Life Experience, Misc.

Feeling Pants is Normal

I’ve been reasonably quiet recently and that’s not because I’m having a whale of a time being awesome and adventurous; I’m currently in the middle of working through a 6 day week.

I’ve never experienced exhaustion like this before. It’s strange because I feel like I shouldn’t be tired. The most hours that I work a day are 6 and work is only a fifteen minute walk away (unlike when I worked at school and travelled 40 minutes each way),  yet I’m really, really struggling to function and stay alert. I’ve put it down to the fact that I’m not necessarily in a job that I want. It’s hard working towards goals that you don’t want, that you never saw yourself doing. It’s always difficult after graduating from university – you’re filled with so much ambition and think that with a degree everything is going to fall into place and your ideal career is just waiting for you. It isn’t. It works out for some people, but for most, like me, it hasn’t so far. That could be why I feel so pants lately. Who knows.

What I need is to chug a Starbucks (conveniently next door) and push on. Something good better happen soon before I give up!

Peace out.

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Life Experience

Not to rant but…

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Not only do I earn my money by working at the high school of my teenage years, but I also have a job at the one and only National Railway Museum in York which I have during the school holidays. It’s great actually, having a second job – gives me some extra dollar and it’s a really nice place to work. Makes me quite proud of the fact that I actually work at a National museum, one that people from all over the world come to visit.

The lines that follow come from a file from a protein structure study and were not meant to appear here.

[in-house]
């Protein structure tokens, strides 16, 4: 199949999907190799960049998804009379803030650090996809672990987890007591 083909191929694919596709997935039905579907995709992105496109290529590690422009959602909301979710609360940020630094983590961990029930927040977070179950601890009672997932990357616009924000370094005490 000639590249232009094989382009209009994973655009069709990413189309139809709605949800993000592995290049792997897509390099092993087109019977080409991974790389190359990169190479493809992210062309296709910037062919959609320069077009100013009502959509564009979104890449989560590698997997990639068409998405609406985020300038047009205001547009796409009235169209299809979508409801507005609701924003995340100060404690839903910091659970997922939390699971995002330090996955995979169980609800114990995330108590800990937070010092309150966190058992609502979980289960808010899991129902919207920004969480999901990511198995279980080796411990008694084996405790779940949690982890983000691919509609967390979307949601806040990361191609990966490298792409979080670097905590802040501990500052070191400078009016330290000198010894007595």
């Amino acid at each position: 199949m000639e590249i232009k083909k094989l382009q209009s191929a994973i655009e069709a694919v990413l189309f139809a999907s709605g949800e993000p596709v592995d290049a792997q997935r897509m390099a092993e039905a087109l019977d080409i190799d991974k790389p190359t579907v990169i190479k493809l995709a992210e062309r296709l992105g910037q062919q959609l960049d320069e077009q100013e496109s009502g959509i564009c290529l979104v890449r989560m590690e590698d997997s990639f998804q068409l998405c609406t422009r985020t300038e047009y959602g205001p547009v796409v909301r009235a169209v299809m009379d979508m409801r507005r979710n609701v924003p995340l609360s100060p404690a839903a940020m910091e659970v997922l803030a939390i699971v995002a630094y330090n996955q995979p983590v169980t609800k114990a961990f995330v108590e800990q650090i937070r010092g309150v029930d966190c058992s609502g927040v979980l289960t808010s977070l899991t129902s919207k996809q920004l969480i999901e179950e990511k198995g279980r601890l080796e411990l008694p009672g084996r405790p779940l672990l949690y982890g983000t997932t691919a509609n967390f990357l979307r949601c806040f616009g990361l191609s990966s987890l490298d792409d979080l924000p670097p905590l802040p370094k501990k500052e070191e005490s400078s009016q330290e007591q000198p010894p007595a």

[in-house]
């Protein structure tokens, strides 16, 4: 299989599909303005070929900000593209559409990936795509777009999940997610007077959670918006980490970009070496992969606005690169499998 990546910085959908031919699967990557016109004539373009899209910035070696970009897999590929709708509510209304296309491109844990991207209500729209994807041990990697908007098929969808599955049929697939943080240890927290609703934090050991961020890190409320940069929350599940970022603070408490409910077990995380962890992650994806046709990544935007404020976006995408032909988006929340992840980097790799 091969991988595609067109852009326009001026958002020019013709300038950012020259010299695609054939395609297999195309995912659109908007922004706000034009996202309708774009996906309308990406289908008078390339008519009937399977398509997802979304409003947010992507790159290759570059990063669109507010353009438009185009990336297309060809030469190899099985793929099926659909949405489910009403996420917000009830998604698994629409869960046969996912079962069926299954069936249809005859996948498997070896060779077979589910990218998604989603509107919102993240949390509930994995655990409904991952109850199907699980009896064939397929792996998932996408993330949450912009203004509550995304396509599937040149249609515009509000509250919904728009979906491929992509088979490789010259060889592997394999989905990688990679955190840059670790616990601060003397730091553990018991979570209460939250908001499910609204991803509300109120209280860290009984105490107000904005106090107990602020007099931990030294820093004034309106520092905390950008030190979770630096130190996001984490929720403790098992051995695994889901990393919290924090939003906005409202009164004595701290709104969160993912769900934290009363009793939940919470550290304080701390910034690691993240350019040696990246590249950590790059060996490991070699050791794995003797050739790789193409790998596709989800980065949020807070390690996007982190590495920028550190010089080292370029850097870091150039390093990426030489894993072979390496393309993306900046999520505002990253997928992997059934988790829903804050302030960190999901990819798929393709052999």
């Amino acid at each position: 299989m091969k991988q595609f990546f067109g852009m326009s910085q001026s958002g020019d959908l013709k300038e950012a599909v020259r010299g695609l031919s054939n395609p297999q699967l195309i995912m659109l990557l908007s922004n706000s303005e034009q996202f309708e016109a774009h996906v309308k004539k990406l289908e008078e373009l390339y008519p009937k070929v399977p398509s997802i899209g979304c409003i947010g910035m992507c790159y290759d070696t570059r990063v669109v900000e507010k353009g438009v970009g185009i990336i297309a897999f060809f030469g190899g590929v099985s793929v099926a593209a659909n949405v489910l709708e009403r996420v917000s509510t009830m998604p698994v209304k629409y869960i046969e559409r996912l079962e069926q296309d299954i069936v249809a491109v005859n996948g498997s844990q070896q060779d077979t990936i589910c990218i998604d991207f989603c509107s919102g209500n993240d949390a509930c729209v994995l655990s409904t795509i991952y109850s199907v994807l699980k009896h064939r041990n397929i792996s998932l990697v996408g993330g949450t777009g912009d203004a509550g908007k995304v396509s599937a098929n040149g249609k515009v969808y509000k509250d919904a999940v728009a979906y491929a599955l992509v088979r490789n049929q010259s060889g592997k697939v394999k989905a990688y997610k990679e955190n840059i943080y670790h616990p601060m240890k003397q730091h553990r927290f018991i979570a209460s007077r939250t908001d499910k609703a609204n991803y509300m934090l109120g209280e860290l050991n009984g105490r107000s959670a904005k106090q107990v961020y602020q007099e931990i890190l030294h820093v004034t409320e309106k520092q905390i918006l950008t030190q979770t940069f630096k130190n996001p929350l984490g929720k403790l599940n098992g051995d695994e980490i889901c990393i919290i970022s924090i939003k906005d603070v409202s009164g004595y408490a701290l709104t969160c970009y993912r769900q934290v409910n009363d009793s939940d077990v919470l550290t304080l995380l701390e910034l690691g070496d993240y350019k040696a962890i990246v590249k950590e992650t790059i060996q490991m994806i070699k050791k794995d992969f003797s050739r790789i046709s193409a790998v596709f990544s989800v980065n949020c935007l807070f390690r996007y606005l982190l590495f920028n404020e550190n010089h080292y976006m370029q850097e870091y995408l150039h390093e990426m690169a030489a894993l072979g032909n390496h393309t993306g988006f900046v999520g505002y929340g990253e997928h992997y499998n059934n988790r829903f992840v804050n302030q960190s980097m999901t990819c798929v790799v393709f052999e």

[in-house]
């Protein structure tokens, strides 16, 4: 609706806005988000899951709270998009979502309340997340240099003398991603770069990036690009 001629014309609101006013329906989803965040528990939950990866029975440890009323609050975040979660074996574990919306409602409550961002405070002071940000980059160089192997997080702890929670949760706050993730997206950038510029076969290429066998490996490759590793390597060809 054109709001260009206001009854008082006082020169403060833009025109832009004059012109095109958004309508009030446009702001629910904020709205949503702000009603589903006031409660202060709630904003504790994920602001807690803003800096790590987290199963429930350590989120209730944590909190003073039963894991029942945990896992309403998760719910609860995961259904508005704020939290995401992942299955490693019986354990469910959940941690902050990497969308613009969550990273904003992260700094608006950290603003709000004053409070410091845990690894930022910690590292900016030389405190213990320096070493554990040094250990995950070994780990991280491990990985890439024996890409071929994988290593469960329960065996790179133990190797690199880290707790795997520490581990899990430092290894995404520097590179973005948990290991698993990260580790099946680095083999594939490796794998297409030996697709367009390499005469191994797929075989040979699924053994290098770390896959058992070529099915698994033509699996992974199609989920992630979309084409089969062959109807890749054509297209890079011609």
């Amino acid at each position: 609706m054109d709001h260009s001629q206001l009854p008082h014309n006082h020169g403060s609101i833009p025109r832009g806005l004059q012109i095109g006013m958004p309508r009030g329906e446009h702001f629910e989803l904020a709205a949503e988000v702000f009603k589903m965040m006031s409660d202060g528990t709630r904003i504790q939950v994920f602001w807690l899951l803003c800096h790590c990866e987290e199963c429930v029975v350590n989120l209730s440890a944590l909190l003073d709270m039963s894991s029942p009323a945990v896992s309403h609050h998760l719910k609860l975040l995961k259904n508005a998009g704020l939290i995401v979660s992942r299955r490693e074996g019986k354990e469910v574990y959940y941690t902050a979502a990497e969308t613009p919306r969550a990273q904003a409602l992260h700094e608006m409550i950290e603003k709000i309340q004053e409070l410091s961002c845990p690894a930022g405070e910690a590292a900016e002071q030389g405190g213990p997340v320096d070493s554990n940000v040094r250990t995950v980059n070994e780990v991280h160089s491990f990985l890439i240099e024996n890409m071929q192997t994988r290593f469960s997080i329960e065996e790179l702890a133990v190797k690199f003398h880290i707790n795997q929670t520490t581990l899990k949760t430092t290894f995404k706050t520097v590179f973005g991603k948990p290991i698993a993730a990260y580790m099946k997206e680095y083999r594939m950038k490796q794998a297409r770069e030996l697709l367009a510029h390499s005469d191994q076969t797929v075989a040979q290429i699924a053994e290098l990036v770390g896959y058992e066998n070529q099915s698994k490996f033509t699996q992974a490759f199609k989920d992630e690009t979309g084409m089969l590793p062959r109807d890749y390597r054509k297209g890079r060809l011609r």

There is one thing though. One thing that I can’t really shake about it. As I stand there at the front of the queue, with the best smile I can muster (and believe me, I have a pretty sweet smile) some people seem to greet me with the intention of being nasty. The questions that I’m asked about money and the queue and why are we even waiting here if we’re not paying? If you’d let me explain, dear visitor, you would find out that you’re waiting so that you can be added to the numbers of the museum. Can’t just waltz in like you own the place, I’m afraid.

I’m not trying to say that every person that walks through is horrible because that’s just not true. There are infinite amounts of lovely people that come through the doors and have a chat with me, treating me like the human that I am. It’s just that I’ve always taken things to heart and no matter how many times people tell me not to, it still works like that, which basically means that every mean person actually really hurts my feelings. Every time I’m questioned about the running of the museum, like it’s my fault; every time I’m told it’s not good enough that there’s a massive queue – even though it’s half term…… – it spoils my day that little bit more and makes me not really want to be at work, which just isn’t nice.

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I just don’t understand how you can visit somewhere that’s totally free to get in and begin your day with the mindset of anger and hatred and think it’s okay, because it’s not. I’m not bothered if you’ve had a bad morning or whatever but at 10am during half term (the busiest time of the year don’tcha know) it’s not fair to be so nasty. It’s not fair on anybody, especially not your kids.

This post started out really positively about working at the museum, but thinking about it has brought the cruelty of people to the forefront of my mind. Like, I can deal with difficult kids at school, you can tell them straight that they’re being inappropriate but with adults, it’s not exactly the same. You’ve got to bow down to them and let them treat you like a piece of poo.

Basically, I’m pretty sure any person working in a customer facing role will feel exactly the same about people and understand where I’m coming from and hopefully somebody out there reading this in a bad mood might think twice about what they say to the person behind the counter…just a thought…

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